Thursday, December 23, 2010

Superfood: Artichoke

The Globe Artichoke (Cynara cardunculus) is a perennial thistle originating in Southern Europe around the Mediterranean. It grows to 1.4–2 m tall, with arching, deeply lobed, silvery glaucous-green leaves 50–82 cm long. The flowers develop in a large head from an edible bud about 8–15 cm diameter with numerous triangular scales; the individual florets are purple. The edible portion of the buds consists primarily of the fleshy lower portions of the involucral bracts and the base, known as the "heart"; the mass of immature florets in the center of the bud is called the "choke". These are inedible in older larger flowers.
Today, Globe Artichoke cultivation is concentrated in the countries bordering the Mediterranean basin. The main producers are Italy, Spain, and France. In the United States, California provides nearly 100% of the U.S. crop, and approximately 80 percent of that is grown in Monterey County; there, Castroville proclaims itself to be "The Artichoke Center of the World", and holds an annual artichoke festival.
In the US, large globe artichokes are most frequently prepared for cooking by removing all but 5–10 mm or so of the stem, and (optionally) cutting away about a quarter of each scale with scissors. This removes the thorns on some varieties that can interfere with handling the leaves when eating. Then, the artichoke is boiled or steamed until tender. If boiling, salt can be added to the water, if desired. It may be preferable not to cover the pot while the artichokes are boiled, so that the acids will boil out into the air.
Covered, and particularly cut artichokes can turn brown due to the acids and chlorophyll oxidation. If not cooked immediately, placing them in water lightly acidulated with vinegar or lemon juice prevents the discoloration. Leaves are often removed one at a time and the fleshy base part eaten, sometimes dipped in hollandaise, vinegar, butter, mayonnaise, aioli, lemon juice or other sauces, the fibrous upper part of each leaf being discarded; the heart is then eaten when the inedible choke has been discarded after being carefully peeled away from the base. The thin leaves covering the choke are mostly edible.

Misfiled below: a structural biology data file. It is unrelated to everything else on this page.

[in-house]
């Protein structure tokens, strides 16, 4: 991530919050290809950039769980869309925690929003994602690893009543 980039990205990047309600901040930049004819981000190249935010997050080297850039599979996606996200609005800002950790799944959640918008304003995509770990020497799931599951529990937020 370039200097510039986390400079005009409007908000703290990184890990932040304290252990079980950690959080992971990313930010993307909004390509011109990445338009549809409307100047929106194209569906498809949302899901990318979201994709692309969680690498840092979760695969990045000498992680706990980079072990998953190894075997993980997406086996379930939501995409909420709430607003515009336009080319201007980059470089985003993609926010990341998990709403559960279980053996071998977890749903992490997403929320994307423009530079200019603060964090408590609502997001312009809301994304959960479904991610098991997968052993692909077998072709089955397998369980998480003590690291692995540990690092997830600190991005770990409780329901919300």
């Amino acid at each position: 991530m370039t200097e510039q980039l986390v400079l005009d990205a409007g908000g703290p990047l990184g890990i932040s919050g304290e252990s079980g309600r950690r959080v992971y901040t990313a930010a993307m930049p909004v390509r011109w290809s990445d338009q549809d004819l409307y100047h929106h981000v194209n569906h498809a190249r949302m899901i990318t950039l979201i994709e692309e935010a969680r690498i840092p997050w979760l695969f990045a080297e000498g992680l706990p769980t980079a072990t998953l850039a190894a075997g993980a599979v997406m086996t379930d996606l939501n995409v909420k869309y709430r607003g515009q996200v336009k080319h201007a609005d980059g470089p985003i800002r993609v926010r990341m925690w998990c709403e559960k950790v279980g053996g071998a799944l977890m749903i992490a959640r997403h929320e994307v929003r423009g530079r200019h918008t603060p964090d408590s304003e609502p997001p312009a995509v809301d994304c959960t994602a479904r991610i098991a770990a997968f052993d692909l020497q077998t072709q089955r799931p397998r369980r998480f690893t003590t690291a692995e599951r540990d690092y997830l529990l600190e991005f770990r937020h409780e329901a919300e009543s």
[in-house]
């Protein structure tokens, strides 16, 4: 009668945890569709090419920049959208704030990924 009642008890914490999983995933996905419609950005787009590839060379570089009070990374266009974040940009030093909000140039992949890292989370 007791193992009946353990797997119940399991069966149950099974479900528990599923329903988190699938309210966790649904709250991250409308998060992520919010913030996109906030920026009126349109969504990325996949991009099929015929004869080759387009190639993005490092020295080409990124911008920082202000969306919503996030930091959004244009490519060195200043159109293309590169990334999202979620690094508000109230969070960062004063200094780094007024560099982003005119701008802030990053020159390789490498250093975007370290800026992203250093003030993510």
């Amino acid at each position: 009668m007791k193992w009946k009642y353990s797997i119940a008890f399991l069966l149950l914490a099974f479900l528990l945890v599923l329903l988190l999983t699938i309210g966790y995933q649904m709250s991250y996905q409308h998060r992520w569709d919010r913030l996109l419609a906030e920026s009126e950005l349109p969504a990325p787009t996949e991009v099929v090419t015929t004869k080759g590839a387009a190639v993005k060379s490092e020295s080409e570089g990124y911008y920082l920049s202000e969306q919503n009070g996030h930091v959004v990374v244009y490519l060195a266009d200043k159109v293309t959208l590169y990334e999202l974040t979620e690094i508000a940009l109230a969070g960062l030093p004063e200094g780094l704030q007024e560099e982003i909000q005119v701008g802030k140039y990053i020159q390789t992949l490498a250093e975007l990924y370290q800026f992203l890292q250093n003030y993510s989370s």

In Italy, artichoke hearts in oil are the usual vegetable for spring in the 'Four Seasons' pizza (with olives for summer, mushrooms for autumn and prosciutto for winter). In Spain, the more tender younger and smaller artichokes are used. They can be sprinkled with olive oil and left in hot ashes in a barbecue, sauteed in olive oil with garlic, with rice as a paella or sauteed and combined with eggs in a tortilla (frittata). More often cited are the Greek artichokes (a la polita), of which probably the finest examples are to be found on the island of Tinos.
Often thrown away, the cores of artichoke stems, once the fibrous exterior has been discarded, are perfectly edible and taste like the artichoke heart. Artichokes can also be made into a herbal tea; artichoke tea is produced as a commercial product in the Da Lat region of Vietnam. Artichoke is the primary flavor of the Italian liqueur Cynar.
Medical uses

Cynarin, an active chemical constituent in Cynara, causes an increased bile flow. The majority of the cynarin found in artichoke is located in the pulp of the leaves, though dried leaves and stems of artichoke also contain cynarin.
This diuretic vegetable is of nutritional value because of its exhibiting aid to digestion, strengthening of the liver function, gall bladder function, and raising of HDL/LDL ratio. This reduces cholesterol levels, which diminishes the risk for arteriosclerosis and coronary heart disease. Aqueous extracts from artichoke leaves have also shown to reduce cholesterol by inhibiting HMG-CoA reductase and having a hypolipidemic influence, lowering blood cholesterol. Artichoke contains the bioactive agents apigenin and luteolin.

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